First of all, baptism stresses our unity in Christ irrespective of gender or ethnic distinctions or social class. It seems therefore problematic to highlight gender at this moment by affirming a person precisely with regard to their gender identity. The same applies for the Affirmation of Baptismal Vows. (Note that the church is not given guidance for celebrating a Baptism, an Affirmation of Baptismal Vows, or a Marriage service when one of the parties involved is a trans person but guidance for liturgically marking a person’s gender transition.)
The Guidance tries hard to maintain the integrity of the existing rite but it is difficult to amalgamate celebration of (acquired) gender identity with our identity in Christ without corrupting the rite. It may be possible to minimise this when such an Affirmation is made alongside other candidates in a main service but it will be maximised where a service is centred around the trans person whose affirmation is the reason for the rite being celebrated in this time and place.
Secondly, the Affirmation of Baptismal Vows is “intended for those who are already baptized and confirmed and who, after preparation and instruction, come to make a public act of commitment” (from the current rubrics). For a committed Christian “to re-dedicate their life and identity to Christ” in the context of gender transition raises questions about their dedication to Christ prior to this “serious and lasting change.” Is a service of re-turning to Christ really the most appropriate for those who have gone through the gender transition in close fellowship with Chris? And even if the re-dedication is not seen as a re-turning, does it nevertheless drive too much a wedge between before and after in terms of the person's discipleship?
And has the House of Bishop considered the possibility that people who have no Christian commitment may approach the church with a request for a service of celebrating their gender transition in the same way that some couples without Christian commitment approach the church for a marriage service? While this may be an opportunity to encourage people to explore the Christian faith, it would surely prove hard for them to do so in the right spirit if the question whether or not they can have a gender transition celebration service hangs on their decision to commit to Christ in a much more explicit, focused way than in a marriage service.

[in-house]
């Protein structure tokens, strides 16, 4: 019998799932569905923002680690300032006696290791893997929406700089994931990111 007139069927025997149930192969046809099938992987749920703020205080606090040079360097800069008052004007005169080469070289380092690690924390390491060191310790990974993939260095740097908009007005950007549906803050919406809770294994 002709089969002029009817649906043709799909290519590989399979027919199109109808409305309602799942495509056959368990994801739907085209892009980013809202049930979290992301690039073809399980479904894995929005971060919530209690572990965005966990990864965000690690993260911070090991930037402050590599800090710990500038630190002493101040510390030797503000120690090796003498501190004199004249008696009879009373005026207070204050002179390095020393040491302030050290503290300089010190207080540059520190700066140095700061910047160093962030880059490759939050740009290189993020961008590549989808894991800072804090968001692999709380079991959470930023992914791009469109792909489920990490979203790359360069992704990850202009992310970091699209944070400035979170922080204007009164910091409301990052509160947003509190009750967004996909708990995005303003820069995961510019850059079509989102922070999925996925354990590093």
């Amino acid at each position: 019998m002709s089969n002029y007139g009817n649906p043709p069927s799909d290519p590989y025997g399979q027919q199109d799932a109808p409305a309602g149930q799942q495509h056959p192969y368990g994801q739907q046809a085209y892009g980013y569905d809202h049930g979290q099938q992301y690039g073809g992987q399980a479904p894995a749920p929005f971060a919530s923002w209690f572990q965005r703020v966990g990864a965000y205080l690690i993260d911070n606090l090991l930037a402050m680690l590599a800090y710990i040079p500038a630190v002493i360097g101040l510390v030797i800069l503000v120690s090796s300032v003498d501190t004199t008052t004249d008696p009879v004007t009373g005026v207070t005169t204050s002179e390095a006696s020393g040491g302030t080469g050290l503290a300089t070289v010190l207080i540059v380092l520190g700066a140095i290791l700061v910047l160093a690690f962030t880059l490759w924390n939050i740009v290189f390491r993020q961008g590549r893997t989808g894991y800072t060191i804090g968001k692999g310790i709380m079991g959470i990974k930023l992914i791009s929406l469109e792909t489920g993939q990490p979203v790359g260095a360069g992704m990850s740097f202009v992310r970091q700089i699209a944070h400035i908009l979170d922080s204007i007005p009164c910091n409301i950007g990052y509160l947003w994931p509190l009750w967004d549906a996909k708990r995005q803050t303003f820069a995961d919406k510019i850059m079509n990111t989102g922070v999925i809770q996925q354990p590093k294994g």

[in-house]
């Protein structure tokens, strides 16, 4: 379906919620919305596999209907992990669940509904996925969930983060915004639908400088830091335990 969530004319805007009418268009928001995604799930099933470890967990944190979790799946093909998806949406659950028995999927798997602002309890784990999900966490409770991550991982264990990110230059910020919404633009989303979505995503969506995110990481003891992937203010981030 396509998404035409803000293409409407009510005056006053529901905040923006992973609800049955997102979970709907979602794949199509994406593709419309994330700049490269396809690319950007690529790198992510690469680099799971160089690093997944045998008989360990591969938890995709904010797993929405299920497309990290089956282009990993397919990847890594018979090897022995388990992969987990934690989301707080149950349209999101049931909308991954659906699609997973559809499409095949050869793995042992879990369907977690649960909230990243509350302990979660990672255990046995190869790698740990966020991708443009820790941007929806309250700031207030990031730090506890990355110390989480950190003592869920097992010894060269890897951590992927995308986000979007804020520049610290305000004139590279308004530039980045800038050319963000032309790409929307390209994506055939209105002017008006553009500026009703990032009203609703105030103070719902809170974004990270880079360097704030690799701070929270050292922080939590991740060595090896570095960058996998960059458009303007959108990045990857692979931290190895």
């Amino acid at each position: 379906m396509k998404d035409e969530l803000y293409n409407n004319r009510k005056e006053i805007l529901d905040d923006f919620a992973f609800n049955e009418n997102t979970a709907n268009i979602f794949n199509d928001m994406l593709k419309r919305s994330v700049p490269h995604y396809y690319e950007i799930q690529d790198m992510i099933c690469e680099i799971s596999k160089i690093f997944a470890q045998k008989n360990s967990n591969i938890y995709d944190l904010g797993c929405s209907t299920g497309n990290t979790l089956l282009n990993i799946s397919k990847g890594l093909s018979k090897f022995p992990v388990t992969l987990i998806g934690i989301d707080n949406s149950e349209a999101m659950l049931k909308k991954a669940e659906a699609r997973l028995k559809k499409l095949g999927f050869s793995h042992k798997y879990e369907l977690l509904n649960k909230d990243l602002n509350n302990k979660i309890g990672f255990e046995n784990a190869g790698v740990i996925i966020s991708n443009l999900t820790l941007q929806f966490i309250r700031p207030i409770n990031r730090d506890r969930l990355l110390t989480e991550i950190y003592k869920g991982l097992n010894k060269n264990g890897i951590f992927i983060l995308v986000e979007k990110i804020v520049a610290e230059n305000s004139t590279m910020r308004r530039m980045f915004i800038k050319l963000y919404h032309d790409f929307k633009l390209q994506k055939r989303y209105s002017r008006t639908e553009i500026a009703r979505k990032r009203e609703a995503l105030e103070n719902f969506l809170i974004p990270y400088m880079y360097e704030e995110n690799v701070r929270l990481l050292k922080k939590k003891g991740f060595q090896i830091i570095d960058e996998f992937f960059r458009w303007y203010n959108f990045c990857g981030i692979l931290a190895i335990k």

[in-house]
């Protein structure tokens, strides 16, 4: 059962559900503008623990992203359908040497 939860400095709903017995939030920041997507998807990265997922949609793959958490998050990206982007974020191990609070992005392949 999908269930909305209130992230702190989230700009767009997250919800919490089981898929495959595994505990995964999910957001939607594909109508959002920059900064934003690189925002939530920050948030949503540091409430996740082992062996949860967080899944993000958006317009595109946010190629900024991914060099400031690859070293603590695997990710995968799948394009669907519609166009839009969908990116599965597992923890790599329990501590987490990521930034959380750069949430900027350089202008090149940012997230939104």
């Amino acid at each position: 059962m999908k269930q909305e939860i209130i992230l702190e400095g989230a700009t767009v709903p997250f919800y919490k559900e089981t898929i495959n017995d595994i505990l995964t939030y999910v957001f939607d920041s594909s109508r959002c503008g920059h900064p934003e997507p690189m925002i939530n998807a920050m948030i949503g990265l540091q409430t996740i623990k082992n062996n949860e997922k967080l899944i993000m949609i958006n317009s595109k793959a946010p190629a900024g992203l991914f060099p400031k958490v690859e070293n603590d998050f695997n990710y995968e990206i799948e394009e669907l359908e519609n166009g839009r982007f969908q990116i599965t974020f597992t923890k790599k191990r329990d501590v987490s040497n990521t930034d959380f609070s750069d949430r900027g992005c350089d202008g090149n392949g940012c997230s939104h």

It is noteworthy that, departing from GS Misc 1178 as well as from the original rubrics, the new Guidance explicitly makes the service available to those who have not been confirmed with no expectation that confirmation would necessarily follow in due course. It also remains silent on the need for “preparation and instruction” prior to the public act of commitment. This makes it look as if the aspect of the liturgy which is to do with (understanding and) affirming the Christian faith very much takes second place to the affirmation of the gender transition.
Thirdly, baptism presumes a journey, a history of before and after. This may at first make it especially suitable for marking a gender transition which also knows a before and after. But the question is if and how the two transitions (from slavery to freedom on the one hand, from one gender to another on the other) are related. Is it possible, even necessary, in celebrating such a rite to equate living in the previous gender identity with living in rebellion to God, in darkness and in slavery? The implied answer seems to be: “The minister should be guided by the wishes of the candidate regarding the way in which past experiences may be mentioned or reflected upon.” But such matters are never private and personal in a way that does not impact on others because the rite, maybe reinforced by the trans person’s testimony, could well communicate to others in the congregation who are ill at ease with their identity that they are living in rebellion to God and need to repent.
The potential impact of the service on those who belong to the trans person’s history needs to be taken into account as well. “If members of their family are to be present, the minister will wish to be sensitive to their pastoral needs.” Indeed, especially if a gender transition is intimately related to the breakdown of a marriage or in other ways has profoundly altered relationships. This may prove difficult to do. The desire to affirm the trans person and the celebratory tone of the rite may well drive away any notion of sin on the part of the trans person although even the weakened, alternative form of the Decision still asks the candidate “Do you repent of your sins?”